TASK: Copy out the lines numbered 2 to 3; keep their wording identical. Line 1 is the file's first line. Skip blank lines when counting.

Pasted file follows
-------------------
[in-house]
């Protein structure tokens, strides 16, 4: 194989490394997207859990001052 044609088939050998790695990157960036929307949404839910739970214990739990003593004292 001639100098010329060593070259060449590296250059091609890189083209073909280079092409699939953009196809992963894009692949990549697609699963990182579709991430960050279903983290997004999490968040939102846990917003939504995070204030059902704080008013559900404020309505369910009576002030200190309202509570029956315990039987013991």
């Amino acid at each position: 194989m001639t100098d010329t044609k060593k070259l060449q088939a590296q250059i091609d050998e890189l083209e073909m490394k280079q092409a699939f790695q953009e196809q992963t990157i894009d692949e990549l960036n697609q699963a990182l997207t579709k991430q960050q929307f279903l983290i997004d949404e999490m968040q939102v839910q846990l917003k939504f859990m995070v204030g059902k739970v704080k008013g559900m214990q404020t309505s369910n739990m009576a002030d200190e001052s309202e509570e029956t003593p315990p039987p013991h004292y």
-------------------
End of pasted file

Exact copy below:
């Protein structure tokens, strides 16, 4: 194989490394997207859990001052 044609088939050998790695990157960036929307949404839910739970214990739990003593004292 001639100098010329060593070259060449590296250059091609890189083209073909280079092409699939953009196809992963894009692949990549697609699963990182579709991430960050279903983290997004999490968040939102846990917003939504995070204030059902704080008013559900404020309505369910009576002030200190309202509570029956315990039987013991």
């Amino acid at each position: 194989m001639t100098d010329t044609k060593k070259l060449q088939a590296q250059i091609d050998e890189l083209e073909m490394k280079q092409a699939f790695q953009e196809q992963t990157i894009d692949e990549l960036n697609q699963a990182l997207t579709k991430q960050q929307f279903l983290i997004d949404e999490m968040q939102v839910q846990l917003k939504f859990m995070v204030g059902k739970v704080k008013g559900m214990q404020t309505s369910n739990m009576a002030d200190e001052s309202e509570e029956t003593p315990p039987p013991h004292y």